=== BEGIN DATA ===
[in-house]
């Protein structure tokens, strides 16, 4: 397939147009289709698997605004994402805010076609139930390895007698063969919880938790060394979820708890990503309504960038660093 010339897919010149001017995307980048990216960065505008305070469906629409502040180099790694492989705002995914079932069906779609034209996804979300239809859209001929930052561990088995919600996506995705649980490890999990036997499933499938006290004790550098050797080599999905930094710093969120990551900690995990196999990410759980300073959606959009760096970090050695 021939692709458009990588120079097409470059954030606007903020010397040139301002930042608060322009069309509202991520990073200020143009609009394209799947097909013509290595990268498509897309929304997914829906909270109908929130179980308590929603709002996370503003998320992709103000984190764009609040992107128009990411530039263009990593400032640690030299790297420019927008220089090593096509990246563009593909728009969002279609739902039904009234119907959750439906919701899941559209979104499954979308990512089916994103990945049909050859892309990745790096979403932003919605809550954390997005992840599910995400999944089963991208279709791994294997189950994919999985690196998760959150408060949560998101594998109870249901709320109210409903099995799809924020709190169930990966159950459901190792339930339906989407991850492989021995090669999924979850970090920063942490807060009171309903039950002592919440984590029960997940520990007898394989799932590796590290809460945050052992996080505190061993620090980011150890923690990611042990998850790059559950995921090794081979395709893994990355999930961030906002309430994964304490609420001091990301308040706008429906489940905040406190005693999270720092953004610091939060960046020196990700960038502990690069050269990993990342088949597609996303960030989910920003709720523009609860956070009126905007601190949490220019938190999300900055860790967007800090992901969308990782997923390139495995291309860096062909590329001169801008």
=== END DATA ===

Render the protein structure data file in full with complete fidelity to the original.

[in-house]
């Protein structure tokens, strides 16, 4: 397939147009289709698997605004994402805010076609139930390895007698063969919880938790060394979820708890990503309504960038660093 010339897919010149001017995307980048990216960065505008305070469906629409502040180099790694492989705002995914079932069906779609034209996804979300239809859209001929930052561990088995919600996506995705649980490890999990036997499933499938006290004790550098050797080599999905930094710093969120990551900690995990196999990410759980300073959606959009760096970090050695 021939692709458009990588120079097409470059954030606007903020010397040139301002930042608060322009069309509202991520990073200020143009609009394209799947097909013509290595990268498509897309929304997914829906909270109908929130179980308590929603709002996370503003998320992709103000984190764009609040992107128009990411530039263009990593400032640690030299790297420019927008220089090593096509990246563009593909728009969002279609739902039904009234119907959750439906919701899941559209979104499954979308990512089916994103990945049909050859892309990745790096979403932003919605809550954390997005992840599910995400999944089963991208279709791994294997189950994919999985690196998760959150408060949560998101594998109870249901709320109210409903099995799809924020709190169930990966159950459901190792339930339906989407991850492989021995090669999924979850970090920063942490807060009171309903039950002592919440984590029960997940520990007898394989799932590796590290809460945050052992996080505190061993620090980011150890923690990611042990998850790059559950995921090794081979395709893994990355999930961030906002309430994964304490609420001091990301308040706008429906489940905040406190005693999270720092953004610091939060960046020196990700960038502990690069050269990993990342088949597609996303960030989910920003709720523009609860956070009126905007601190949490220019938190999300900055860790967007800090992901969308990782997923390139495995291309860096062909590329001169801008």